Now, I can tell you that -- even being a very decent player -- for the first 400 moves, I could hardly understand why these pieces moved around like a dance. It's endless dance around the board. You don't see any pattern, trust me. No pattern, because they move from one side to another.
At certain points I saw, "Oh, but white's position has deteriorated. It was better 50 moves before." The question is -- and this is a big question -- if there are certain positions in these endgames, like seven-piece endgames, that take, by the best play of both sides, 500 moves to win the game, what does it tell us about the quality of the game that we play, which is an average 50 moves? [...]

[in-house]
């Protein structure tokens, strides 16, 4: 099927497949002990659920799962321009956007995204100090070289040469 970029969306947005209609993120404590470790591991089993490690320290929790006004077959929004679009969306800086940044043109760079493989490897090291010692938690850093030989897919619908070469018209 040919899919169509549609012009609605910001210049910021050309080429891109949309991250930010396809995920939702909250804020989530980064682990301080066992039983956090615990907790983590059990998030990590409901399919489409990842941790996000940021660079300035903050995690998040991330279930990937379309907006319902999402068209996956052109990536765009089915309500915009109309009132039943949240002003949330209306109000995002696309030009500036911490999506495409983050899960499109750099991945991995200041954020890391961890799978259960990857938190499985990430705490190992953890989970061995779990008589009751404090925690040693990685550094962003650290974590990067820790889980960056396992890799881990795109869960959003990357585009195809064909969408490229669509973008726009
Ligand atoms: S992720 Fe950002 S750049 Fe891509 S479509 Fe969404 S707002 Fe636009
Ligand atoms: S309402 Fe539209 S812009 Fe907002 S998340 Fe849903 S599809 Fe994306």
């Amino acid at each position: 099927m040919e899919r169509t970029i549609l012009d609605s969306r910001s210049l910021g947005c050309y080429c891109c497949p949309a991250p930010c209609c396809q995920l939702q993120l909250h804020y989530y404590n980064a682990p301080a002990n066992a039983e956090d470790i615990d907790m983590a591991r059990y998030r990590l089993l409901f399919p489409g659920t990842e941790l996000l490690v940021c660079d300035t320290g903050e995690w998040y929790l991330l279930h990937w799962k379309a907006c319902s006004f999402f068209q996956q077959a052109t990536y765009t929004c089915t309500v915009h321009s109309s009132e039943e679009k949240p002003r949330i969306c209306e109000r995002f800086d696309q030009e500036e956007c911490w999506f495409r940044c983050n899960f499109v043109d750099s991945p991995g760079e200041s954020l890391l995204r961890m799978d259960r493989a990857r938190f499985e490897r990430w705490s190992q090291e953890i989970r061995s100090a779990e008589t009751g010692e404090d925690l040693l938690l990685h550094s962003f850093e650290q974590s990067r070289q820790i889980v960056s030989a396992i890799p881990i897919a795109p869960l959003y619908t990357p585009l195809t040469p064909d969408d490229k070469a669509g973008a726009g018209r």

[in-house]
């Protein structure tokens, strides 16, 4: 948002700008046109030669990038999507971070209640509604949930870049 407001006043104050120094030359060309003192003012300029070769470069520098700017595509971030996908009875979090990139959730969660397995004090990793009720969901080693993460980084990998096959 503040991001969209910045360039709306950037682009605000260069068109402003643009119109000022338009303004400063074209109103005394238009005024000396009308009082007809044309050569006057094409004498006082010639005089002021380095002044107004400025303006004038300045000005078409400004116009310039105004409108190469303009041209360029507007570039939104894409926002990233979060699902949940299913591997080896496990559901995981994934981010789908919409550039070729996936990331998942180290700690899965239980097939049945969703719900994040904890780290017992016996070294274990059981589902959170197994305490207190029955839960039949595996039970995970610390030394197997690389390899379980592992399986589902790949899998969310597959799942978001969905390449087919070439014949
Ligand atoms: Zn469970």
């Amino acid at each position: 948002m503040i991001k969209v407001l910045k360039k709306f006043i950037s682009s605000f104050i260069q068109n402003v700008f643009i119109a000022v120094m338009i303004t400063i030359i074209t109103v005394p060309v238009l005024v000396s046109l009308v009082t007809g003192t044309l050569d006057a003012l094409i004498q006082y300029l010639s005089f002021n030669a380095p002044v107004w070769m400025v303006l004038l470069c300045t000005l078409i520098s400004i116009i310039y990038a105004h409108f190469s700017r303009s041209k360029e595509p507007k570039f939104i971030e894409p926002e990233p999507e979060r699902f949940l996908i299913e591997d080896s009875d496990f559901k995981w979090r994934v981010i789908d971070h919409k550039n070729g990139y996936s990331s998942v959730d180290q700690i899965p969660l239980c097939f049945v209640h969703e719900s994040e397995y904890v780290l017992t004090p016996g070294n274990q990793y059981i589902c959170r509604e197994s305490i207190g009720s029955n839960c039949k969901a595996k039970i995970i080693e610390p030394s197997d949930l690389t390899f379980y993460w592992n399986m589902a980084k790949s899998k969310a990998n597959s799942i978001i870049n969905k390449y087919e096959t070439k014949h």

Maybe with machines, we can actually move our knowledge much further, and we can understand how to play decent games at much greater lengths.

But there's more. Do chess-playing computer programs, so much superior to even the best human players, understand these endgames either? I don't mean "understand" in the human sense, but only in the sense of being able to play games of that quality. Kasparov moves on to his analysis of games between the best programs:

I think you can confirm my observations that there's something strange in these games. First of all, they are longer, of course. They are much longer because machines don't make the same mistakes [we do] so they could play 70, 80 moves, 100 moves. [That is] way, way below what we expect from perfect chess.